A British think tank says that Hong Kong’s autonomous status has deteriorated significantly over recent years, in a new report written by Hong Kong and international activists and scholars.
The Henry Jackson Society launched the report entitled Hong Kong After 20 Years: the Rollback of Civil, Human, and Legal Rights at the British House of Lords on Tuesday.
“[It] is remarkable to observe how much the tone has changed over the past ten years,” the report’s conclusion said. “In 2017, there are severe concerns that the guarantees given under the ‘One Country, Two Systems’ principle are being fundamentally undermined.”
“At the heart of Hong Kong’s special status and autonomy, is its independent judiciary and respect for the rule of law. The Basic Law guarantees judicial independence in Hong Kong, a concept alien to the one-party state now exercising sovereignty over the HKSAR. This inherent conflict explains the pattern of attacks and challenges to the judicial system, slowly undermining the rule of law, freedoms and human rights in the territory.”
“Beijing’s priority is to incrementally increase control over Hong Kong, motivated by ideas of territorial integrity and the fear of foreign influences, central to its internal nationalist discourses. Hence, prospects for genuine universal suffrage are dim.”
Across nine chapters, the report touched issues such as the controversial national education curriculum, abuses of police power, Beijing’s interpretations of the Basic Law, the erosion of press freedom, “red capital” from China influencing the city, and the alleged kidnapping of booksellers, among other concerns.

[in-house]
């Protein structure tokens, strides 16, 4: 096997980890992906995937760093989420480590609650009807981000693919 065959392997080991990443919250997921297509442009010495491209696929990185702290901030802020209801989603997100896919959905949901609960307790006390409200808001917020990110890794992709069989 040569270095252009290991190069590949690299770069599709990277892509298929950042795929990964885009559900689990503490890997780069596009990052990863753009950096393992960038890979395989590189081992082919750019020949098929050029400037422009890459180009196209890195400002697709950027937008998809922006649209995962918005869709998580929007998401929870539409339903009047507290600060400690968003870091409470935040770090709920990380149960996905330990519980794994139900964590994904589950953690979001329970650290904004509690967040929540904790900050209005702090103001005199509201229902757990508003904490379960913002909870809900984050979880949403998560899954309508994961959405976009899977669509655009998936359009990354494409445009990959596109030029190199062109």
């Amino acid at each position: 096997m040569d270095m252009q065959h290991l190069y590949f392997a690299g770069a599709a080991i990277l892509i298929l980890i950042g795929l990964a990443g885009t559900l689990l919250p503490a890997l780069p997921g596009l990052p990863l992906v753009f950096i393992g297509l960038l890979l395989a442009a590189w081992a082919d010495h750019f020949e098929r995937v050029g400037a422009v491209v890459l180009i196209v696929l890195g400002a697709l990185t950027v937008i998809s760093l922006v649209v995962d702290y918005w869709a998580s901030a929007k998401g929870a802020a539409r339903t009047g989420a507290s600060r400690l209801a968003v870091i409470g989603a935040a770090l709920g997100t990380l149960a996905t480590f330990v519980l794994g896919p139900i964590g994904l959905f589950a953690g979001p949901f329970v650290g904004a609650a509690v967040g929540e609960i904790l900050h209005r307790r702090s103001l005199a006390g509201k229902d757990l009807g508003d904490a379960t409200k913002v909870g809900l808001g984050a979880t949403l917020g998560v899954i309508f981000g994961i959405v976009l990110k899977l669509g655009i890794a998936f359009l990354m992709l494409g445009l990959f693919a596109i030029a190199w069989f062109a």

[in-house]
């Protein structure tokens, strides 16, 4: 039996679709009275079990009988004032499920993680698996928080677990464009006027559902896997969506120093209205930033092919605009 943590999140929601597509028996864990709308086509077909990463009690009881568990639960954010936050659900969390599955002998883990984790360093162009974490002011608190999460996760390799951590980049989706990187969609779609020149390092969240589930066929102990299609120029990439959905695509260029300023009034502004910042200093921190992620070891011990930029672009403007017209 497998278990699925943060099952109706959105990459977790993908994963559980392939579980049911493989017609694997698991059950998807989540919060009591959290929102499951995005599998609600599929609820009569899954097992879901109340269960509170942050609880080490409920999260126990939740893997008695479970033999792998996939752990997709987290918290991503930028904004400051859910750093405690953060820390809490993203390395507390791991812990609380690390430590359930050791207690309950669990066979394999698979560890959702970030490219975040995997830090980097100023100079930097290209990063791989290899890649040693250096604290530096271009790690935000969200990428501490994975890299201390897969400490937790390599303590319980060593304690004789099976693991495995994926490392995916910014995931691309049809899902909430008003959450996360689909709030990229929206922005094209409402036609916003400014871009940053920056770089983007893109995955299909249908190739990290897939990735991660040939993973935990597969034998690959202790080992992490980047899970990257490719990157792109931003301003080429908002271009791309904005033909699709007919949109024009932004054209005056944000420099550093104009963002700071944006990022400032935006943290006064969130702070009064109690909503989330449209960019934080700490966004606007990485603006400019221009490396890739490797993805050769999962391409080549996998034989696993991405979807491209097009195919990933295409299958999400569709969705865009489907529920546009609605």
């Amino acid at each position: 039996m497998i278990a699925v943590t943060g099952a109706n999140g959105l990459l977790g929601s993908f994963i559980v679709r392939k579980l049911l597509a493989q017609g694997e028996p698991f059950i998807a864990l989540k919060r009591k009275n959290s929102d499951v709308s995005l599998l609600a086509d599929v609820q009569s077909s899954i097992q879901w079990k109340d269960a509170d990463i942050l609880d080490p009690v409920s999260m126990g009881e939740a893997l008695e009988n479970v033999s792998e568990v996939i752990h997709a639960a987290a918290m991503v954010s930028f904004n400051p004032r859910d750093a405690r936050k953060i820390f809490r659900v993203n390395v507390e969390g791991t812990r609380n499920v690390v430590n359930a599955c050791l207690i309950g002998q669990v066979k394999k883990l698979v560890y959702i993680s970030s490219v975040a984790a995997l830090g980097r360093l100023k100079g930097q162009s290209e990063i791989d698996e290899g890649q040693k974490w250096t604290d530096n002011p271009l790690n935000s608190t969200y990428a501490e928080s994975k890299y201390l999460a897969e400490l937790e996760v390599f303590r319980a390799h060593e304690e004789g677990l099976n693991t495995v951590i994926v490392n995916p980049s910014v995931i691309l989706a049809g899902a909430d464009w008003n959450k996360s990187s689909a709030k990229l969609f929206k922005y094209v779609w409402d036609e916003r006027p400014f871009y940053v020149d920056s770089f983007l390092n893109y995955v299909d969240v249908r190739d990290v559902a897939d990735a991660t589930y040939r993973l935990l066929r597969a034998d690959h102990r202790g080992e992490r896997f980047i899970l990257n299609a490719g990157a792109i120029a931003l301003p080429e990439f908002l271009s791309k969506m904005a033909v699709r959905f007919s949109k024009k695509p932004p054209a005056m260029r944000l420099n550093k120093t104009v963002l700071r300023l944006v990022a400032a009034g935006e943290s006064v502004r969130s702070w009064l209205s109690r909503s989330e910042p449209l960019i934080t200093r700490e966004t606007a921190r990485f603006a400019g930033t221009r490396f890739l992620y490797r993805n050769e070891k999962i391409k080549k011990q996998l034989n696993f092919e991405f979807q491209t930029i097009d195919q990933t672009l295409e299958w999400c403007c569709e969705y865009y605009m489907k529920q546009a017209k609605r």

Demosisto party chair Nathan Law, who was released on bail from jail recently, wrote his piece for the report whilst in prison.
“The British Foreign Office’s latest six-monthly report on Hong Kong insists that the ‘One Country, Two Systems’ framework is in good shape. To those of us in Hong Kong, that was a rather frustrating remark,” he wrote. “As political suppression here intensifies, London must revaluate its past statements on Hong Kong, and make fairer comments on our democratic endeavour.”
Among the other authors were Benedict Rogers, the Conservative Party activist barred from entering Hong Kong who is set to launch an NGO – Hong Kong Watch; Hong Kong scholar Joseph Lian, who was a former top adviser to the city’s government; and Edward Leung, a Hong Kong Indigenous activist who is to face rioting charges next year.
Hugh Llewelyn Davies, the British Senior Representative and Ambassador to the Sino-British Joint Liaison Group before the Handover, said Britain had a long and often mutually beneficial partnership with Hong Kong, and still retains strong economic and social links.
“Thirty years of the 50 years laid down in the Joint Declaration still lie ahead. Britain is fully committed to standing by Hong Kong throughout that period – and indeed beyond it,” he wrote.
The report recommended that the UK foreign office sponsor high-profile visits by key Hongkongers to engage with parliamentarians, members of the judiciary, academics, human rights advocates, and increase capacity and resources for monitoring the situation in Hong Kong.
It also advised the Parliament to form a separate All-Party Parliamentary Group on Hong Kong, and to re-launch the aborted 2017 Foreign Affairs Committee Inquiry UK Relations with China Inquiry.